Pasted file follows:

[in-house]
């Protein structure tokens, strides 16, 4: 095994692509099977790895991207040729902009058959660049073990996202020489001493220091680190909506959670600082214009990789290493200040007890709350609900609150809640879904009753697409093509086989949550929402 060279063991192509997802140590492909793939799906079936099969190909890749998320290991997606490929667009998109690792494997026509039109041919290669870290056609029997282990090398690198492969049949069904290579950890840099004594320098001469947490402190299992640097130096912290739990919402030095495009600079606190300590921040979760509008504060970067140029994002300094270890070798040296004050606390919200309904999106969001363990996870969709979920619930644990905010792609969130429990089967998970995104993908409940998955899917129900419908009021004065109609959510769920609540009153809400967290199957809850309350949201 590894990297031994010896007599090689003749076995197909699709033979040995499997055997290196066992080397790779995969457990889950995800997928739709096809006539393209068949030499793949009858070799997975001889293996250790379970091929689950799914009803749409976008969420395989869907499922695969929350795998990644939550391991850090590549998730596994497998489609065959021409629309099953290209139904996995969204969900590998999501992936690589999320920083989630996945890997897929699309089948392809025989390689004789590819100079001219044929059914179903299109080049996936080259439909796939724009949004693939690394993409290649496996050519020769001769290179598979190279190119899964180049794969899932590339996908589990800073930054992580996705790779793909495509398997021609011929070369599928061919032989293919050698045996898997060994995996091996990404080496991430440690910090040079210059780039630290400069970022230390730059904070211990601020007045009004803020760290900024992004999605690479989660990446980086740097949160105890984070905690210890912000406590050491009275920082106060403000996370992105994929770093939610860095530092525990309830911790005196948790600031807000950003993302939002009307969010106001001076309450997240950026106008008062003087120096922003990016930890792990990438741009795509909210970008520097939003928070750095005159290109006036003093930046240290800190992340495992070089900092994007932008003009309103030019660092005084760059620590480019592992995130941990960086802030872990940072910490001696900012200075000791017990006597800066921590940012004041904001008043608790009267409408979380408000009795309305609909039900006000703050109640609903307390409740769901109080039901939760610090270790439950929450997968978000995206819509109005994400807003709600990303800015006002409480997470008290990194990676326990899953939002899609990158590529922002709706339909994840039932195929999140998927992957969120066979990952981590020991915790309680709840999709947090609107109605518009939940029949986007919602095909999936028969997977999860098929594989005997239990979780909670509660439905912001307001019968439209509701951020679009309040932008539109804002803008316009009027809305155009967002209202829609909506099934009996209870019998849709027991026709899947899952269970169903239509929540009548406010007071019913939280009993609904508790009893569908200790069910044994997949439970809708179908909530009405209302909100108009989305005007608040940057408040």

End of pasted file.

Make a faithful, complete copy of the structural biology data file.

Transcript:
[in-house]
């Protein structure tokens, strides 16, 4: 095994692509099977790895991207040729902009058959660049073990996202020489001493220091680190909506959670600082214009990789290493200040007890709350609900609150809640879904009753697409093509086989949550929402 060279063991192509997802140590492909793939799906079936099969190909890749998320290991997606490929667009998109690792494997026509039109041919290669870290056609029997282990090398690198492969049949069904290579950890840099004594320098001469947490402190299992640097130096912290739990919402030095495009600079606190300590921040979760509008504060970067140029994002300094270890070798040296004050606390919200309904999106969001363990996870969709979920619930644990905010792609969130429990089967998970995104993908409940998955899917129900419908009021004065109609959510769920609540009153809400967290199957809850309350949201 590894990297031994010896007599090689003749076995197909699709033979040995499997055997290196066992080397790779995969457990889950995800997928739709096809006539393209068949030499793949009858070799997975001889293996250790379970091929689950799914009803749409976008969420395989869907499922695969929350795998990644939550391991850090590549998730596994497998489609065959021409629309099953290209139904996995969204969900590998999501992936690589999320920083989630996945890997897929699309089948392809025989390689004789590819100079001219044929059914179903299109080049996936080259439909796939724009949004693939690394993409290649496996050519020769001769290179598979190279190119899964180049794969899932590339996908589990800073930054992580996705790779793909495509398997021609011929070369599928061919032989293919050698045996898997060994995996091996990404080496991430440690910090040079210059780039630290400069970022230390730059904070211990601020007045009004803020760290900024992004999605690479989660990446980086740097949160105890984070905690210890912000406590050491009275920082106060403000996370992105994929770093939610860095530092525990309830911790005196948790600031807000950003993302939002009307969010106001001076309450997240950026106008008062003087120096922003990016930890792990990438741009795509909210970008520097939003928070750095005159290109006036003093930046240290800190992340495992070089900092994007932008003009309103030019660092005084760059620590480019592992995130941990960086802030872990940072910490001696900012200075000791017990006597800066921590940012004041904001008043608790009267409408979380408000009795309305609909039900006000703050109640609903307390409740769901109080039901939760610090270790439950929450997968978000995206819509109005994400807003709600990303800015006002409480997470008290990194990676326990899953939002899609990158590529922002709706339909994840039932195929999140998927992957969120066979990952981590020991915790309680709840999709947090609107109605518009939940029949986007919602095909999936028969997977999860098929594989005997239990979780909670509660439905912001307001019968439209509701951020679009309040932008539109804002803008316009009027809305155009967002209202829609909506099934009996209870019998849709027991026709899947899952269970169903239509929540009548406010007071019913939280009993609904508790009893569908200790069910044994997949439970809708179908909530009405209302909100108009989305005007608040940057408040």